Brief report

Evidence for the speed-value trade-off: Human and monkey decision making is magnitude sensitive

Angelo Pirrone, Habiba Azab, Benjamin Y. Hayden, Tom Stafford, James A.R. Marshall

Research output: Contribution to journalArticle

7 Citations (Scopus)

Abstract

Complex natural systems from brains to bee swarms have evolved to make adaptive multifactorial decisions. Recent theoretical and empirical work suggests that many evolved systems may take advantage of common motifs across multiple domains. We are particularly interested in value sensitivity (i.e., sensitivity to the magnitude or intensity of the stimuli or reward under consideration) as a mechanism to resolve deadlocks adaptively. This mechanism favors long-term reward maximization over accuracy in a simple manner, because it avoids costly delays associated with ambivalence between similar options; speed-value trade-offs have been proposed to be evolutionarily advantageous for many kinds of decision. A key prediction of the value-sensitivity hypothesis is that choices between equally valued options will proceed faster when the options have a high value than when they have a low value. However, value sensitivity is not part of idealized choice models such as diffusion to bound. Here, we examine 2 different choice behaviors in 2 different species, perceptual decisions in humans and economic choices in rhesus monkeys, to test this hypothesis. We observe the same value sensitivity in both human perceptual decisions and monkey value-based decisions. These results endorse the idea that neural decision systems make use of the same basic principle of value sensitivity in order to resolve costly deadlocks and thus improve long-term reward intake.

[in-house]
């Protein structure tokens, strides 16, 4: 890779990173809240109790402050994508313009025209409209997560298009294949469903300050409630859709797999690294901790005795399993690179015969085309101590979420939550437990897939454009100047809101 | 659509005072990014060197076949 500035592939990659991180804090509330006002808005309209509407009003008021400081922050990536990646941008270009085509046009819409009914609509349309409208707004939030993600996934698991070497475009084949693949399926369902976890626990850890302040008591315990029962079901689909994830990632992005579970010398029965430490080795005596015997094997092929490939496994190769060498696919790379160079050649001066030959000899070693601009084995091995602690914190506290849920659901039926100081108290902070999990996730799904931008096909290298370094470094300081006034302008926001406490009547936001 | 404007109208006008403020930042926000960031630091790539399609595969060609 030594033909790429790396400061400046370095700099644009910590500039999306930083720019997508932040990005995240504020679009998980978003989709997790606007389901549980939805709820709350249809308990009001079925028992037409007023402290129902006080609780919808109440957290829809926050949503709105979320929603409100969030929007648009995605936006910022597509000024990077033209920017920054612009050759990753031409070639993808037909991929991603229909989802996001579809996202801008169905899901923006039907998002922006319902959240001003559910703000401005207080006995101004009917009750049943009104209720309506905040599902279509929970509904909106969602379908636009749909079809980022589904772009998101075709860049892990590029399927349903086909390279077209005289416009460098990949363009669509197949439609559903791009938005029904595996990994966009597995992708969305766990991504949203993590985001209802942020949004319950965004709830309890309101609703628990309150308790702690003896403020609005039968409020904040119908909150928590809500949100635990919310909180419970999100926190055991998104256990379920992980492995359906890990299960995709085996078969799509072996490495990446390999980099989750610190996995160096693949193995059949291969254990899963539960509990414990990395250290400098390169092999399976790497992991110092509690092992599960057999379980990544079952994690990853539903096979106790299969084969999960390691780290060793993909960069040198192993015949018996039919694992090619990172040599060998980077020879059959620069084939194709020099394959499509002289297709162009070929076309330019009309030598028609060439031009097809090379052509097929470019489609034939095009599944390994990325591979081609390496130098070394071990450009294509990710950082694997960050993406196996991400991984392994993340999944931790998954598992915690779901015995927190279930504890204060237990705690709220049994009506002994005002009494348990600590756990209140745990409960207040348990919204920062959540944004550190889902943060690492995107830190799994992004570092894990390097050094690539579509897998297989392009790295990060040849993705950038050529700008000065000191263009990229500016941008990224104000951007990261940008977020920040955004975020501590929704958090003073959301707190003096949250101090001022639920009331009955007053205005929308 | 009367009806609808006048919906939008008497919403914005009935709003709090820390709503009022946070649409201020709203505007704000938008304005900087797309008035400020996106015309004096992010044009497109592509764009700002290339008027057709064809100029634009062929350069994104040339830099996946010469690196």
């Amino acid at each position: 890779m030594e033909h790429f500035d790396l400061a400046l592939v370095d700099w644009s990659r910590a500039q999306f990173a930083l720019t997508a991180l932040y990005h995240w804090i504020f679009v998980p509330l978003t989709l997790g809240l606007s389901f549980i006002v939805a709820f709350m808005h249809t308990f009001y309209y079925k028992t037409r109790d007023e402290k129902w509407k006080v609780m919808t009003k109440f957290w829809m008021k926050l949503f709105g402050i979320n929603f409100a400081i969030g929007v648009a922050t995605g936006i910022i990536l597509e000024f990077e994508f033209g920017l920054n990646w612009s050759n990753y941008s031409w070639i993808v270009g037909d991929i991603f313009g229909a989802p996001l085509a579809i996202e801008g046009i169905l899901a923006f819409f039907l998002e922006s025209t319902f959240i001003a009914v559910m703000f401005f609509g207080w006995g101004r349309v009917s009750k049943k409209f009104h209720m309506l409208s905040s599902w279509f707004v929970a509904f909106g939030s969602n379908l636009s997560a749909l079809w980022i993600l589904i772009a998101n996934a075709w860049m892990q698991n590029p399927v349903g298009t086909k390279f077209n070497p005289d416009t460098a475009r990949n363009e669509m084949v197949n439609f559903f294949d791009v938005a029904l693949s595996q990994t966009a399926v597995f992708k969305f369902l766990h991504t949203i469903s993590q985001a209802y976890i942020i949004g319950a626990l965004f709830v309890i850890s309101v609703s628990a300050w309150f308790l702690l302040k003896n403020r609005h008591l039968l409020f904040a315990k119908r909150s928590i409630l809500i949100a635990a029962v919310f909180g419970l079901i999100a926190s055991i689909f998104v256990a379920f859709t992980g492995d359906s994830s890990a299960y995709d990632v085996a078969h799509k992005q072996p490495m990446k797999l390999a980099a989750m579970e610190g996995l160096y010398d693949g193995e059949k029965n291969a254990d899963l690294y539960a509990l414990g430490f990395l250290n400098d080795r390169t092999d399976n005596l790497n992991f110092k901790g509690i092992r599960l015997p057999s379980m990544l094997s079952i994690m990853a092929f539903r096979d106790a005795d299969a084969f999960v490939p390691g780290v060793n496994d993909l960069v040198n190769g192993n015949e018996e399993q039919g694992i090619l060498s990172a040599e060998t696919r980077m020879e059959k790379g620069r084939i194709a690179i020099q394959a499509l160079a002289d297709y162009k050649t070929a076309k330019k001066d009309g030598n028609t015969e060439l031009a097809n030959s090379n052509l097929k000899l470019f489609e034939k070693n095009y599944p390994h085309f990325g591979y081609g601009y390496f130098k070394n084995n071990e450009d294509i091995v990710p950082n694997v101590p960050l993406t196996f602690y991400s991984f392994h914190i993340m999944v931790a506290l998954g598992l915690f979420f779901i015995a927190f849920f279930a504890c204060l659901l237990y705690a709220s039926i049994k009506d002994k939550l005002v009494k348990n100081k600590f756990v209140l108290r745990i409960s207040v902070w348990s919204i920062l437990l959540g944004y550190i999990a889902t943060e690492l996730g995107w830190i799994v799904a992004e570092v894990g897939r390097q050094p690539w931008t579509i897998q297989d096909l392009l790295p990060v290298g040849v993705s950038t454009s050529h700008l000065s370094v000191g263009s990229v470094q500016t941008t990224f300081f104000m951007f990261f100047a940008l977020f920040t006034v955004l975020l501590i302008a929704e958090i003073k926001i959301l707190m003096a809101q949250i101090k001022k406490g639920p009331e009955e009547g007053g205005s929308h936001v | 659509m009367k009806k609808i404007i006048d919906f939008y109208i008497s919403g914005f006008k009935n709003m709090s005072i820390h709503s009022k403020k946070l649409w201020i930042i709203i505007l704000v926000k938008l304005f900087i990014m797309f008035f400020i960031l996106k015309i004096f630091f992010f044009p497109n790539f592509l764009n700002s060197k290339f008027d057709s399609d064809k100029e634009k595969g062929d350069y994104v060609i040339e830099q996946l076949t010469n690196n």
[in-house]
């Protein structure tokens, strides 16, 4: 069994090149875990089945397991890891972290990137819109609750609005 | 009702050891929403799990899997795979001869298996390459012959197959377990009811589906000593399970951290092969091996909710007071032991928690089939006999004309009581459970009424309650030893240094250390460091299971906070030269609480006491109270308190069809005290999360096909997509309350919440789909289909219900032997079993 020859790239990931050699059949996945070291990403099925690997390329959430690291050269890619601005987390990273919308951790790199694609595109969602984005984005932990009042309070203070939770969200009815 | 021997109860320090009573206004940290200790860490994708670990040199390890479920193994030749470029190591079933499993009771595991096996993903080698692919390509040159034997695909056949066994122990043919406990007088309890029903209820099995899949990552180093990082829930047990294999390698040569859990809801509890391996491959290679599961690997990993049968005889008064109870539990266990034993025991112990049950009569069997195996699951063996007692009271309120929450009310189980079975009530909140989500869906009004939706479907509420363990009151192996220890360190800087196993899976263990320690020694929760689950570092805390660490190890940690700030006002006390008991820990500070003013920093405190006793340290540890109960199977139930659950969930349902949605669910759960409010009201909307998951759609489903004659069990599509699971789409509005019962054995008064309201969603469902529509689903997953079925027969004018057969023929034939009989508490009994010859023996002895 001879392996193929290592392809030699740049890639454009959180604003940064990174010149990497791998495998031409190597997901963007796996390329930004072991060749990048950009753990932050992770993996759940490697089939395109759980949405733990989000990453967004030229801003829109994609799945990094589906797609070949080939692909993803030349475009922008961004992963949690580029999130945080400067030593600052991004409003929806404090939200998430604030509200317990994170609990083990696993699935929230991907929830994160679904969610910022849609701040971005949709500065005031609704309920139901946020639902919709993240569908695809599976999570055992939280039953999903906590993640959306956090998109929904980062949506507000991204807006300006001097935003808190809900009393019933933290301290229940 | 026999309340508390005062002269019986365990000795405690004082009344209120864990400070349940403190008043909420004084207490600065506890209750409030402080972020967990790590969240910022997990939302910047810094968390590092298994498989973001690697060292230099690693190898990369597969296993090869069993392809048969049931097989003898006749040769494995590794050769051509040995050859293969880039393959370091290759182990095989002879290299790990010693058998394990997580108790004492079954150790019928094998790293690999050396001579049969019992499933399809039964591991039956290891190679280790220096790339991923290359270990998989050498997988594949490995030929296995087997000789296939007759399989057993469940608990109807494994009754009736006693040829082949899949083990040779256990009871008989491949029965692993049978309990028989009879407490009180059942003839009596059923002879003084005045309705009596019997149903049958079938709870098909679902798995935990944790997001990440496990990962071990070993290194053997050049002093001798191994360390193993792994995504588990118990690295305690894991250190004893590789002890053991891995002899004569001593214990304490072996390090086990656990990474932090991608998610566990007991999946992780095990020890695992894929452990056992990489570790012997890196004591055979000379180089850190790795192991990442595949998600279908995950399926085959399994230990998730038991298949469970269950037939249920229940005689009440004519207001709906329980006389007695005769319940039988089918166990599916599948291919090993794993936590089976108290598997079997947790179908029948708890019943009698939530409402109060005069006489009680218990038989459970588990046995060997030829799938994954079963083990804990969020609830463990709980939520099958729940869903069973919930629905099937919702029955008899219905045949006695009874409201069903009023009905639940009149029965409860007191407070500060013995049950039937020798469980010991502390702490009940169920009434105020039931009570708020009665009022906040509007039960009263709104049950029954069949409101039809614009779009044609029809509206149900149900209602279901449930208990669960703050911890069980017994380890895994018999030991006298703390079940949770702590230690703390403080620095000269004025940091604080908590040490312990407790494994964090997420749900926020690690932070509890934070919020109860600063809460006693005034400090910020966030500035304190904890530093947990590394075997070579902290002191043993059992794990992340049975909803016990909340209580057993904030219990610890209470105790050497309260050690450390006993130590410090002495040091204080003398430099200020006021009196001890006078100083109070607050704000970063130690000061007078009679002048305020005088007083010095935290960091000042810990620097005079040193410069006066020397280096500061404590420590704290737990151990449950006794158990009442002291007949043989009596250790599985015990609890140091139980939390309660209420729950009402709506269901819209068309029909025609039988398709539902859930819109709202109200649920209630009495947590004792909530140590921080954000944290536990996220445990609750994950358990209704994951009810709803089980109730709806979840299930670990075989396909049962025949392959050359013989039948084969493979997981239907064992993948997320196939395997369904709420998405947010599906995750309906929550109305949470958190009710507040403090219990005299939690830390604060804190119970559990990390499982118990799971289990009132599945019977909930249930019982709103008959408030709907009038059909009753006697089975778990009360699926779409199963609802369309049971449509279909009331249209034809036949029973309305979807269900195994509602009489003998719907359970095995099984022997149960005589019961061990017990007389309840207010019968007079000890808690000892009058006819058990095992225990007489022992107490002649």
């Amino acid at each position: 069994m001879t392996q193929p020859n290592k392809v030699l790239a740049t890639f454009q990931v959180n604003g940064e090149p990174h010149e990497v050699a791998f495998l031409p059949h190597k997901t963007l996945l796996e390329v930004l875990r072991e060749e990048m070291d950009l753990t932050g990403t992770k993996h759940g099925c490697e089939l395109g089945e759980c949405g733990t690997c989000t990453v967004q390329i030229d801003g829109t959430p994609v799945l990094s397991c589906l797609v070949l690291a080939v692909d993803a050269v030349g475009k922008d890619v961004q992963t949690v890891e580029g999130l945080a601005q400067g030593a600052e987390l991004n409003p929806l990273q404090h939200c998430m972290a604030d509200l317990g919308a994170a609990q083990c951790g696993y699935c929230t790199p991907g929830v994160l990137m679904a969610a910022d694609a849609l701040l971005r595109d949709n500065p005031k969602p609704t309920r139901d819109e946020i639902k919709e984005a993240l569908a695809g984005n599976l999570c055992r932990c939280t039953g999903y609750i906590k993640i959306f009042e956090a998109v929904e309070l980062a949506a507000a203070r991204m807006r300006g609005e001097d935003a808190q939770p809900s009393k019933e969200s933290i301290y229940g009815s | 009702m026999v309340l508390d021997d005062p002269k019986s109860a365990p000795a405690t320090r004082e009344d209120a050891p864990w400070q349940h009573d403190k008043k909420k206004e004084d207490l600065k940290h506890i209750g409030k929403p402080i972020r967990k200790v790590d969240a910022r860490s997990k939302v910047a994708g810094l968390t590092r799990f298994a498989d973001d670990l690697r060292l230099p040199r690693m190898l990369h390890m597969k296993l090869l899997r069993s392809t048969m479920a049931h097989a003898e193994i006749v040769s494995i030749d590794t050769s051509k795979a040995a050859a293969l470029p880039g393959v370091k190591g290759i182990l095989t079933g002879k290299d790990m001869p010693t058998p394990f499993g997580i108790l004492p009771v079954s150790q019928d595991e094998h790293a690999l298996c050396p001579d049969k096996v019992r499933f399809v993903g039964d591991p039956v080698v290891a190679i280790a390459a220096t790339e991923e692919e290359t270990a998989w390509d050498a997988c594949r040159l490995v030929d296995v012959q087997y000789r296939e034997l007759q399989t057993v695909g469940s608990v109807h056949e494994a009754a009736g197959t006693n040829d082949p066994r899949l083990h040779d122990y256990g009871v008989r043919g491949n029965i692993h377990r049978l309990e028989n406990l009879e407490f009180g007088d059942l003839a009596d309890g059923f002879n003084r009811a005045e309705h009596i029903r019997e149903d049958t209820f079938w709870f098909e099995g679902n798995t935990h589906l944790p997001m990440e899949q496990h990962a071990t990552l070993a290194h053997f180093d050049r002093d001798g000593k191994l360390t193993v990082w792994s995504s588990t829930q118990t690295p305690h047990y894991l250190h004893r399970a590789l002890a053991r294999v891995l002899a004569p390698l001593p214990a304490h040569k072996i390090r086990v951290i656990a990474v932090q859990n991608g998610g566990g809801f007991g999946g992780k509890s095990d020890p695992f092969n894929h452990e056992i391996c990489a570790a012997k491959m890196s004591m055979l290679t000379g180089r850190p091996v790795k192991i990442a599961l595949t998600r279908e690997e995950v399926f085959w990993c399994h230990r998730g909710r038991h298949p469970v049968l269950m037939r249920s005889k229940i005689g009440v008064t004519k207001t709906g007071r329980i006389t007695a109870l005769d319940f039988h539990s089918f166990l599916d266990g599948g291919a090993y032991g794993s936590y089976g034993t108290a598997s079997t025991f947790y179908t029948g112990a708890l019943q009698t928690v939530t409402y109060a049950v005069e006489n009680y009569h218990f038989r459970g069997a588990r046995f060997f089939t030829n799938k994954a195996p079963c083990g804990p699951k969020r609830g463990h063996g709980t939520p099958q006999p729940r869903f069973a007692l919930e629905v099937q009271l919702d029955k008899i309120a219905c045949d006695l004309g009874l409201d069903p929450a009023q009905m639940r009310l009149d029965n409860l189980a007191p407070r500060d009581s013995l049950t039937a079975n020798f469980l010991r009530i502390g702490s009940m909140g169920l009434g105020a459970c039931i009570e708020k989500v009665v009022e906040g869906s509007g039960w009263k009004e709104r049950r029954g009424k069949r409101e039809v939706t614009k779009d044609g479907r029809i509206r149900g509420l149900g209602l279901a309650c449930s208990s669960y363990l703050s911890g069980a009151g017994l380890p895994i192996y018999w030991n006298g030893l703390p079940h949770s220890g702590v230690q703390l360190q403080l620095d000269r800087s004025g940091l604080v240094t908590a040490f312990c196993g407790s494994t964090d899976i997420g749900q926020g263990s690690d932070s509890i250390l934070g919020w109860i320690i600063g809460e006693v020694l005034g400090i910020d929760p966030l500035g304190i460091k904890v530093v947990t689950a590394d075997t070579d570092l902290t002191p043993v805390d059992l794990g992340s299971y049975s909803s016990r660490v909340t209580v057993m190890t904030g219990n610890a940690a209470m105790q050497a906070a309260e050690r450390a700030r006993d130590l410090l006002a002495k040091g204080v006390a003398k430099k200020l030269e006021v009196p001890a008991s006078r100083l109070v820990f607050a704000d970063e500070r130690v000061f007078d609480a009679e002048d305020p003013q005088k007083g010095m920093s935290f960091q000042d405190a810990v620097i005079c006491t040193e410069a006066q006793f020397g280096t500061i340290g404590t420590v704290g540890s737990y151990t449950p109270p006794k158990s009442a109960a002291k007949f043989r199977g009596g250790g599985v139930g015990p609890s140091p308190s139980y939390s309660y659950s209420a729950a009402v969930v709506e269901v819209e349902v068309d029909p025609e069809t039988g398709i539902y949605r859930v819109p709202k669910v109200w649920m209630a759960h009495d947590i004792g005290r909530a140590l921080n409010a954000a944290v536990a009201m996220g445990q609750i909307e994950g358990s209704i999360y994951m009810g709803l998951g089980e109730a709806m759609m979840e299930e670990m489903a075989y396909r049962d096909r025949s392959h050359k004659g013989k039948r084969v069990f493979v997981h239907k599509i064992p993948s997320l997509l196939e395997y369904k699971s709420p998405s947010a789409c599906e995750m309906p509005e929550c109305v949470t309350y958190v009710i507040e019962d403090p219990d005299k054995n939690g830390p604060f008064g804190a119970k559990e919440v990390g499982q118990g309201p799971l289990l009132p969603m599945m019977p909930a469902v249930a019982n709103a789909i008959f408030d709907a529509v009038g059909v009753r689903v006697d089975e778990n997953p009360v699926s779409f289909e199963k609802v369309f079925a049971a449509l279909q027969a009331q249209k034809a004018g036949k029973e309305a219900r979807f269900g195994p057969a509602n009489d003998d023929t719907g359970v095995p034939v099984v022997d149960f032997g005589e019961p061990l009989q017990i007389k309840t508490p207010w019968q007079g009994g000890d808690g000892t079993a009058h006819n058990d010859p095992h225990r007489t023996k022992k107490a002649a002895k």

Original languageEnglish (US)
Pages (from-to)129-142
Number of pages14
JournalDecision
Volume5
Issue number2
DOIs
StatePublished - Apr 1 2018

Fingerprint

Reward
Haplorhini
Decision Making
Trade-offs
Choice Behavior
Bees
Deadlock
Macaca mulatta
Resolve
Economics
Choice Models
Decision System
Brain
Swarm
Evidence
Human
Decision making
Prediction

Keywords

  • Equal alternatives
  • Human decision making
  • Monkey decision making
  • Value sensitivity

PubMed: MeSH publication types

  • Journal Article

Cite this

Brief report : Evidence for the speed-value trade-off: Human and monkey decision making is magnitude sensitive. / Pirrone, Angelo; Azab, Habiba; Hayden, Benjamin Y.; Stafford, Tom; Marshall, James A.R.

In: Decision, Vol. 5, No. 2, 01.04.2018, p. 129-142.

Research output: Contribution to journalArticle

Pirrone, Angelo ; Azab, Habiba ; Hayden, Benjamin Y. ; Stafford, Tom ; Marshall, James A.R. / Brief report : Evidence for the speed-value trade-off: Human and monkey decision making is magnitude sensitive. In: Decision. 2018 ; Vol. 5, No. 2. pp. 129-142.
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